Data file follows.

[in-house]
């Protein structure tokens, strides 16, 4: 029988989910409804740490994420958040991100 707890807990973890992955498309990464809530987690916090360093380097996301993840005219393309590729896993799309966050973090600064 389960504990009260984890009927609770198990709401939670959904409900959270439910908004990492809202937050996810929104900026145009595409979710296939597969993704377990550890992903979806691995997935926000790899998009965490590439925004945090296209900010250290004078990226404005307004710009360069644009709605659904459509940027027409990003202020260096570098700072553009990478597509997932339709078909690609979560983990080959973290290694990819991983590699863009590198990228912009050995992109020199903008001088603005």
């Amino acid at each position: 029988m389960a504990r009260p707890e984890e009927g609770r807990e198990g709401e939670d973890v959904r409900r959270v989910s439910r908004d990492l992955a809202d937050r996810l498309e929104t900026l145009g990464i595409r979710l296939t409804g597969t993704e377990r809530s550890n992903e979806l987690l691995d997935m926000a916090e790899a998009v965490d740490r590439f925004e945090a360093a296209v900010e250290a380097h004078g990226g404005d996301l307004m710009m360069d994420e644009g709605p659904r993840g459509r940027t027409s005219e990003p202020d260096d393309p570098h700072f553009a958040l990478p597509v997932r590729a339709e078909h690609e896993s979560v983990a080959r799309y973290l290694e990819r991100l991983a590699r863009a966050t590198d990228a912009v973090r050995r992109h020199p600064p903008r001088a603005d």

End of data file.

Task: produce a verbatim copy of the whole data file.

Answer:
[in-house]
């Protein structure tokens, strides 16, 4: 029988989910409804740490994420958040991100 707890807990973890992955498309990464809530987690916090360093380097996301993840005219393309590729896993799309966050973090600064 389960504990009260984890009927609770198990709401939670959904409900959270439910908004990492809202937050996810929104900026145009595409979710296939597969993704377990550890992903979806691995997935926000790899998009965490590439925004945090296209900010250290004078990226404005307004710009360069644009709605659904459509940027027409990003202020260096570098700072553009990478597509997932339709078909690609979560983990080959973290290694990819991983590699863009590198990228912009050995992109020199903008001088603005």
């Amino acid at each position: 029988m389960a504990r009260p707890e984890e009927g609770r807990e198990g709401e939670d973890v959904r409900r959270v989910s439910r908004d990492l992955a809202d937050r996810l498309e929104t900026l145009g990464i595409r979710l296939t409804g597969t993704e377990r809530s550890n992903e979806l987690l691995d997935m926000a916090e790899a998009v965490d740490r590439f925004e945090a360093a296209v900010e250290a380097h004078g990226g404005d996301l307004m710009m360069d994420e644009g709605p659904r993840g459509r940027t027409s005219e990003p202020d260096d393309p570098h700072f553009a958040l990478p597509v997932r590729a339709e078909h690609e896993s979560v983990a080959r799309y973290l290694e990819r991100l991983a590699r863009a966050t590198d990228a912009v973090r050995r992109h020199p600064p903008r001088a603005d």